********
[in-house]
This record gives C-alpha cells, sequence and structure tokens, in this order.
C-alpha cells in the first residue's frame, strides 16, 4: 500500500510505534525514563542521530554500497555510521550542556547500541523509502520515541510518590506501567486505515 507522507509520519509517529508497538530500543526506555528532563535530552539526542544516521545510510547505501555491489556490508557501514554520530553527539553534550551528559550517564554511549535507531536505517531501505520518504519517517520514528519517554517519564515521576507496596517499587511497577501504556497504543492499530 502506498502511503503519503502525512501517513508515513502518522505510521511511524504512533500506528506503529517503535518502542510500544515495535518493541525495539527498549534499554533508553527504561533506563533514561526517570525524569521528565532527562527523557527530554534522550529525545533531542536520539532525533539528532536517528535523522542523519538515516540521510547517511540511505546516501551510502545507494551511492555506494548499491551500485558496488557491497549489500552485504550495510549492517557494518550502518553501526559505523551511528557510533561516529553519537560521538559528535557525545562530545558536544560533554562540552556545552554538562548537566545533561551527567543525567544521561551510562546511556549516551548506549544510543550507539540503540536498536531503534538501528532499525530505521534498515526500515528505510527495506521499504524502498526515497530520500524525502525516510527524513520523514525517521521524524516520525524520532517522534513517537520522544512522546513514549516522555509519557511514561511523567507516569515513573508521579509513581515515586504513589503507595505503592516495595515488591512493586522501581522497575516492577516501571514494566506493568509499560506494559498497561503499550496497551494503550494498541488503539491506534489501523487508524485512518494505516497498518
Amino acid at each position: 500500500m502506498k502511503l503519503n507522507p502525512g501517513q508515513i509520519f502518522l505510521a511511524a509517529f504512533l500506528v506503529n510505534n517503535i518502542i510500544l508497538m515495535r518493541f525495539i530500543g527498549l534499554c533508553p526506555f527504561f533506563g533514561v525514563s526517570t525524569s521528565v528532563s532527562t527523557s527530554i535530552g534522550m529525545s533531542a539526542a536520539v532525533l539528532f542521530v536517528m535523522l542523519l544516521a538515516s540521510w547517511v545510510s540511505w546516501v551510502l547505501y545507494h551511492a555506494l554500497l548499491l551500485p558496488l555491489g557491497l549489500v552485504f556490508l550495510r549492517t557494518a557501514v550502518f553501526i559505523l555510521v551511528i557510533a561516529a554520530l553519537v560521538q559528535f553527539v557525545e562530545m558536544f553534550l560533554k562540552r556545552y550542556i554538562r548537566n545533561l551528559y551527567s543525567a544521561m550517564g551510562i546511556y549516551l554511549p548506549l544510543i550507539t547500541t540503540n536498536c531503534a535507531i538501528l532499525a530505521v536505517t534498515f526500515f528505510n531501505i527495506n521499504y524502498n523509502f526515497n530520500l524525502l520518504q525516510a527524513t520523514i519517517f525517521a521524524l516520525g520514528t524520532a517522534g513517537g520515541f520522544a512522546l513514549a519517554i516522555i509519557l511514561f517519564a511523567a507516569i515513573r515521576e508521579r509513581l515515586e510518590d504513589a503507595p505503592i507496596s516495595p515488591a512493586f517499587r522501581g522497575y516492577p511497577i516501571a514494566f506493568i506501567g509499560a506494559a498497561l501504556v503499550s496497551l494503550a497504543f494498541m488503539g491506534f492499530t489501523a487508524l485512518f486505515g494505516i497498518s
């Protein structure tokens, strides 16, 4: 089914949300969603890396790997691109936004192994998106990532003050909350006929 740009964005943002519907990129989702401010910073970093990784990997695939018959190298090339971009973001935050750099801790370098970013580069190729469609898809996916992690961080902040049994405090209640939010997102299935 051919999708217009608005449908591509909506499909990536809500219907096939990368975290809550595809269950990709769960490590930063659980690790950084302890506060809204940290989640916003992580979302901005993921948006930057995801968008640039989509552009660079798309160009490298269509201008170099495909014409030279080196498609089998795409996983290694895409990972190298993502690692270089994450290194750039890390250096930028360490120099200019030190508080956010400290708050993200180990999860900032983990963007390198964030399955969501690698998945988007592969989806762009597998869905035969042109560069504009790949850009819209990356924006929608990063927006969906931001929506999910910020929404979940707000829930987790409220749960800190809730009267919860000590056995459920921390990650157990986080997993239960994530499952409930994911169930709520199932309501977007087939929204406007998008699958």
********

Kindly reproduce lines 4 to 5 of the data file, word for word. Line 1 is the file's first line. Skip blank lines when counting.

Amino acid at each position: 500500500m502506498k502511503l503519503n507522507p502525512g501517513q508515513i509520519f502518522l505510521a511511524a509517529f504512533l500506528v506503529n510505534n517503535i518502542i510500544l508497538m515495535r518493541f525495539i530500543g527498549l534499554c533508553p526506555f527504561f533506563g533514561v525514563s526517570t525524569s521528565v528532563s532527562t527523557s527530554i535530552g534522550m529525545s533531542a539526542a536520539v532525533l539528532f542521530v536517528m535523522l542523519l544516521a538515516s540521510w547517511v545510510s540511505w546516501v551510502l547505501y545507494h551511492a555506494l554500497l548499491l551500485p558496488l555491489g557491497l549489500v552485504f556490508l550495510r549492517t557494518a557501514v550502518f553501526i559505523l555510521v551511528i557510533a561516529a554520530l553519537v560521538q559528535f553527539v557525545e562530545m558536544f553534550l560533554k562540552r556545552y550542556i554538562r548537566n545533561l551528559y551527567s543525567a544521561m550517564g551510562i546511556y549516551l554511549p548506549l544510543i550507539t547500541t540503540n536498536c531503534a535507531i538501528l532499525a530505521v536505517t534498515f526500515f528505510n531501505i527495506n521499504y524502498n523509502f526515497n530520500l524525502l520518504q525516510a527524513t520523514i519517517f525517521a521524524l516520525g520514528t524520532a517522534g513517537g520515541f520522544a512522546l513514549a519517554i516522555i509519557l511514561f517519564a511523567a507516569i515513573r515521576e508521579r509513581l515515586e510518590d504513589a503507595p505503592i507496596s516495595p515488591a512493586f517499587r522501581g522497575y516492577p511497577i516501571a514494566f506493568i506501567g509499560a506494559a498497561l501504556v503499550s496497551l494503550a497504543f494498541m488503539g491506534f492499530t489501523a487508524l485512518f486505515g494505516i497498518s
């Protein structure tokens, strides 16, 4: 089914949300969603890396790997691109936004192994998106990532003050909350006929 740009964005943002519907990129989702401010910073970093990784990997695939018959190298090339971009973001935050750099801790370098970013580069190729469609898809996916992690961080902040049994405090209640939010997102299935 051919999708217009608005449908591509909506499909990536809500219907096939990368975290809550595809269950990709769960490590930063659980690790950084302890506060809204940290989640916003992580979302901005993921948006930057995801968008640039989509552009660079798309160009490298269509201008170099495909014409030279080196498609089998795409996983290694895409990972190298993502690692270089994450290194750039890390250096930028360490120099200019030190508080956010400290708050993200180990999860900032983990963007390198964030399955969501690698998945988007592969989806762009597998869905035969042109560069504009790949850009819209990356924006929608990063927006969906931001929506999910910020929404979940707000829930987790409220749960800190809730009267919860000590056995459920921390990650157990986080997993239960994530499952409930994911169930709520199932309501977007087939929204406007998008699958």